It must not be overlooked that a relatively inexpensive fast car bought in used condition will start to cost a deal more in repairs and running costs after the first year, and luck plays a great part, but these figures do seem to represent about the minimum for which you can possess a sports-car and be a serious sports-car user. respectively, or could have been before the war. The weekly expenditure for running expenses comes out at roughly 14/6 and 16/respectively. Now let us consider what will happen if our enthusiast, decides to become a competition exponent. It’ he is content. to take part in about half-ti-dozen of the smaller mud-trials in the winter months he will be able to join one club which gets reasonable invitations to other clubs’ events for a subscription and entry fee of. say, 4:1, and, taking entry fees at from 7 6 to £1. the MA of these will average out at £4 2s. 6d. No modifications to the car are exactly essential, and if our friend drives in his discarded Burberry and old trilby, we need put nothing down for personal equipment. Mileage will, if anything, decrease, so the poorer m.p.g. under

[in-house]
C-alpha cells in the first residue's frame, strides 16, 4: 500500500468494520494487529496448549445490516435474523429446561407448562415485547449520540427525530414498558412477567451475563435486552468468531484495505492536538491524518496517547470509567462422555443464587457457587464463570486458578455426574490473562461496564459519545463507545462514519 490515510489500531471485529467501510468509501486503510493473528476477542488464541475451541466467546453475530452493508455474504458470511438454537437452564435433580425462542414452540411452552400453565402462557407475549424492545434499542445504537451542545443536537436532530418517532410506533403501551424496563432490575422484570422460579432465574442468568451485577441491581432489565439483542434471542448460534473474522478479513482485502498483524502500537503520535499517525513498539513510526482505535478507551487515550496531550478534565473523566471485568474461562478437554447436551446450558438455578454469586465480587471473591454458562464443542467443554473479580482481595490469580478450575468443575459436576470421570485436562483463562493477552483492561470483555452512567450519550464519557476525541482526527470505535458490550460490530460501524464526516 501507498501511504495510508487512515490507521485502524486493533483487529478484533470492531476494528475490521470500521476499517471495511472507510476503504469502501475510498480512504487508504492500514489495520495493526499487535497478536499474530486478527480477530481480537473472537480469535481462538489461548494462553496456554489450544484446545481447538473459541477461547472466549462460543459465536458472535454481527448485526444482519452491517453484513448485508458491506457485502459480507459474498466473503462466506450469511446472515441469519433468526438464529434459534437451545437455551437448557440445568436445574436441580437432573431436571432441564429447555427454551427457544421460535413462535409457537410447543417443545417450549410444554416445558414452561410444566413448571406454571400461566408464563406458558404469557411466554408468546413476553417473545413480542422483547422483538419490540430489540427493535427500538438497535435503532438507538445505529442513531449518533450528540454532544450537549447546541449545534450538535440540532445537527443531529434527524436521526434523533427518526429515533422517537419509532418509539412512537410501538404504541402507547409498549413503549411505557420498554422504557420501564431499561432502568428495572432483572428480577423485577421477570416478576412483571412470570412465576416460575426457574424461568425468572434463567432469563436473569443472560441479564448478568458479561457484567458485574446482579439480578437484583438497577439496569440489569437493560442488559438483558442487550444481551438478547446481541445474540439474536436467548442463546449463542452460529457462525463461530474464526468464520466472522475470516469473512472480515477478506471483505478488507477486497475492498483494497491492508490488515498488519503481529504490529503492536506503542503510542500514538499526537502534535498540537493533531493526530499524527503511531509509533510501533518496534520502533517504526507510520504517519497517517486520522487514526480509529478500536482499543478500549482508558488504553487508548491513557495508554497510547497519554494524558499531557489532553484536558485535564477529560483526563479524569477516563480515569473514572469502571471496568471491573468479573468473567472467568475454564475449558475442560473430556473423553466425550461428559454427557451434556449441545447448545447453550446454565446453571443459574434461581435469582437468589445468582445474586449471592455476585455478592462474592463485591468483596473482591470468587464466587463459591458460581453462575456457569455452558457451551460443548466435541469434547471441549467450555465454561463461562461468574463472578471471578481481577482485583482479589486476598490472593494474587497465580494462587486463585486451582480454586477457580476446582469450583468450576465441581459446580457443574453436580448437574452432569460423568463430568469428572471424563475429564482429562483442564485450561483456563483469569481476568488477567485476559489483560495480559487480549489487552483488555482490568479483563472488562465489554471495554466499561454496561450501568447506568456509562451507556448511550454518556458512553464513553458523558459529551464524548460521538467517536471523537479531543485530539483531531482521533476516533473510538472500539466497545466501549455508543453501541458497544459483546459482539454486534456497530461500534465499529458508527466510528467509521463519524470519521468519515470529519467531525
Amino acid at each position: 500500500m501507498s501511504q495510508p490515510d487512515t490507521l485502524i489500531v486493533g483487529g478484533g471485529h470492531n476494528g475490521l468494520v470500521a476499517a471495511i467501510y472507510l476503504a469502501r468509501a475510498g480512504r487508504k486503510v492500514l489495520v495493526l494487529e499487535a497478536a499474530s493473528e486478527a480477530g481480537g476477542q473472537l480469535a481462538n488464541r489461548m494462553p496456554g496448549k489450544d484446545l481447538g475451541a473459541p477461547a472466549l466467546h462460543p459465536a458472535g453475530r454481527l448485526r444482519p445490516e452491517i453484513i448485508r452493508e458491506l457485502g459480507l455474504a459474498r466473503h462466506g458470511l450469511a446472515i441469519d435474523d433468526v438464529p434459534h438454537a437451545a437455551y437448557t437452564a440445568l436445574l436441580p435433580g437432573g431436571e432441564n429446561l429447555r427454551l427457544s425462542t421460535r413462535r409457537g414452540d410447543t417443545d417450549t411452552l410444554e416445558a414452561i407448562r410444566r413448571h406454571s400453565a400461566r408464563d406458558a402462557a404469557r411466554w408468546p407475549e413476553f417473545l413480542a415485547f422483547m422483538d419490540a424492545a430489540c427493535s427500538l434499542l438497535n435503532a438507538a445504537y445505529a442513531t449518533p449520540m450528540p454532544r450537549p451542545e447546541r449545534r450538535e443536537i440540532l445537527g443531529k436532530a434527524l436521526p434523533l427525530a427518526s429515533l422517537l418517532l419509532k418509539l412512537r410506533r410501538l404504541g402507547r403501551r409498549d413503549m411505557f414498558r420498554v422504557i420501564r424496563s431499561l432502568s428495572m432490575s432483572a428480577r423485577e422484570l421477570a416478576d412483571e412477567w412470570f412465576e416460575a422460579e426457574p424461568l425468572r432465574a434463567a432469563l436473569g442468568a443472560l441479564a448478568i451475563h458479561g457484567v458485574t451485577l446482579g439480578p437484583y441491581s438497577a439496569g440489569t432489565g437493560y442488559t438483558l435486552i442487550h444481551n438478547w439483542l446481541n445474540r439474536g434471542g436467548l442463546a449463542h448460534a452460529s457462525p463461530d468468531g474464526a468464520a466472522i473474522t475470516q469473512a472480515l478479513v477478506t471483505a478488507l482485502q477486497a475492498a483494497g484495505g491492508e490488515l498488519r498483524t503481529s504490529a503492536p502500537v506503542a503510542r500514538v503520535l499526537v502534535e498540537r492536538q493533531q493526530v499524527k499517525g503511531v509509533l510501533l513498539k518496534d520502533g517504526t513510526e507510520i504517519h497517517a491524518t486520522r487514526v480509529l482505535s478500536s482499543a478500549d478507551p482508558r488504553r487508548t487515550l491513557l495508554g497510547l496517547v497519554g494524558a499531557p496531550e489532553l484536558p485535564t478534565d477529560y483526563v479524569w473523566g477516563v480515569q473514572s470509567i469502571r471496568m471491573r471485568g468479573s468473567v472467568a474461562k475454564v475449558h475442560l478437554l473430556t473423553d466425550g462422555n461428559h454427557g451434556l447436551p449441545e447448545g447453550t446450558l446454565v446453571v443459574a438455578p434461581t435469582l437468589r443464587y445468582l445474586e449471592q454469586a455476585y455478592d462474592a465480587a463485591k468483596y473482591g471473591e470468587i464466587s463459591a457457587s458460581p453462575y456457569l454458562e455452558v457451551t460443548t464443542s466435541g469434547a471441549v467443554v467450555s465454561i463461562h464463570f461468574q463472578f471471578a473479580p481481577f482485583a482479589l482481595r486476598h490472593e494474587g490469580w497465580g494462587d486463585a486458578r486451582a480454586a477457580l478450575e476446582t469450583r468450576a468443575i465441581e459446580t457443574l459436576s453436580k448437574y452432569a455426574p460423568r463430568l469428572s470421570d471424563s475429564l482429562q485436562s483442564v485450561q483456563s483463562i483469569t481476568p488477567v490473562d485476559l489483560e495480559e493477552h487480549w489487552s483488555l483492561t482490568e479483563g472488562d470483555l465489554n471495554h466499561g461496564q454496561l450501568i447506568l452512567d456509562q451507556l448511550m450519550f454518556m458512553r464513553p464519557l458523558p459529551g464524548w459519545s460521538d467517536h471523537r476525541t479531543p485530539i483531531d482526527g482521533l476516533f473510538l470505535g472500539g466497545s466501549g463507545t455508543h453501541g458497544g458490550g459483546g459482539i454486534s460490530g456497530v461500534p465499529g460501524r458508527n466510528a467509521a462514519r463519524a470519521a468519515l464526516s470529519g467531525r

_ trials conditions can be safely disregarded. If nothing breaks, the annual expenditure has only gone up to 1125 5s. Od. But what if our imaginary competition wallah feels he must taste the real thing. Be will probably still wish to compete in these half-dozen triaLs, representing only one trial a month in the Wills season. He will not save more than a couple of pounds or so, if he restricts himself to one event every two months. But mud larks are not everything and bigger trials will come into the picture. If the three M.C.C. classics are Chosen the expenditure will be made up something as follows :—Membership £2. Entry fees at £2 per event, £6; hotel bills, meals, personal equipment, etc., £9 10s. Od.we are quoting from memory, but the figures are roughly correct. Mileage is not included, as it will be covered on holiday runs in any case, but the story does not end here. The incentive to tune the car will be very great, and fitting double valve springs, h.e. gasket and new plugs and experimenting with new carburetter settings can write off a further £2. Fuel consumption will go up, and . will probably account for at least £1 on the fuel bill. Repair items, such as garage-repaired punctures, a welded exhaust pipe, new wing stays, etc., can account for an additional £5. The total competition expenditure is now £29 12s. 6d. Even if half-a-dozen of the bigger trials are substituted for the M.C.C. classics, expenditure will be only slightly reduced, if at all, because the saving on entry fees is offset by having to join another one or two clubs, and the reduced mileage is balanced by the journeys out and home. It is worth considering, however, that if the total ordinary mileage is cut from 12,000 to around 9,000, this sum will about be saved. Taking the trials running in a year at 1,800, with the M.C.C. events, this means 7,200 miles normal dieing a year, or not much more than 150 miles each remaining week-end—which, if evenings are spent working on the car, as they may now have to be, is reasonable ; the fortnight’s motoring holiday has been allowed for. Trials, however, are not the final ambitions of the true enthusiast, who will want to throw in some high-speed experience. A speed trial twice in the summer season Win cost, say, £3 in club subscriptions and entry fees, and a club Donington meeting, run, we will assume, by one of his existing clubs, about £2. Alas, that is, again, less by far than half the story. A standard car will not. be very much fun at a speed trial, and will be unlikely to beat its handicap at Donington. To increase the performance entails either supercharging, hotting-up, or drastic weight reduction, or a combination of either of the two former aids with the latter. If the engine is first put in first-class order to gain a reason able chance of retaining reliability, such an undertaking cannot very well cost under 150. New plugs, new tyres, and relined brakes will bring the figure up to nearly £60. Let us set it at £55. Fuel consumption will now have increased from 35 to 28 m.p.g., which, in 12,000 miles, adds £6 9s. Od. to the running expenses. Even if the driver is lucky and has no further repair expenses, and if he refrains from buying overalls and crash hat (as we hope he will), his venture into the realm of speed has taken 166 9s. Od. from his banker. Supertuning has been the worst item by far, yet I do not see how it. can be avoided. Assume that the car under consideration is a used J-type M.G. The maximum speed will be about 65 or 70 m.p.h. with the mild tuning undertaken for trials, with acceleration to match. Even four seasons ago the M.C.C. expected an 850 c.c. car to average 60.87 m.p.h. to qualify for a ” Premier” in the High Speed Trial, and the J.C.C. set an average, in the same year, of 58 m.p.h. in their One HOur Blind which included corners. That calls for a sustained 70 m.p.h. everywhere, or a maximum flat-out of ’75 m.p.h. Even if we are lenient and grant a tuning expenditure of a mere £25, remembering that special pistons, valves, etc.. are likely to be required, to say nothing of re-metalled bearings, the outlay is still £37 10s. Od. including entry in the M.C.C. event to see if the car can do it ! Actually, if an owner has spent the afore-estimated 155 on buying himself real performance, he is likely to want to run in at least two more sprint events and another club Donington meeting, sending the total competition expenditure to roughly £72, if our standard of expense assessment be adhered to. Add the trials expenditure to the speed stuff, subtract. the outlay on hotting-up ports set down under the triaLs heading, and you get £98 12s. 6d. That, plus the basic cost of being a sports-car owner of the sort who has a car capable of playing this game, gives you £216 5s. Od. In other words, to be a sports-car owner you must spend on expenses at least 14/6 a week ; to be a real sports-car user you must lay out 16/a week ; to be a trials driver in a small way as well Costs 28/a week ; and to call yourself a competition motorist working on the simplest p?ssible lines involves all but 42/a week. Even on the last expenditure you are oaly doing six small trials, the three M.C.C. trials or equivalent classics, two speed trials, a clul».ace or two at a Donington Meeting, a high speed trial, and a reasonable amount of road motoring per season. That is not very much, when you think how often the names of famous drivers appear in the fixture lists. We have shown that by reducing his ordinary motoring from 12,000 to 7,200 miles a veai lie I vials exponent, running in six small trials and the M.C.C. classics, can about balance expenses. However, if an attempt is made to thus balance as well even the mild excursion into the realm of speed, road mileage will have to be brought down to 3,300 or less than 85 miles a week for those weeks when no trial or dice is contemplated. This almost smacks of keeping the car only for occasional competition work and still letting it cost 45/a week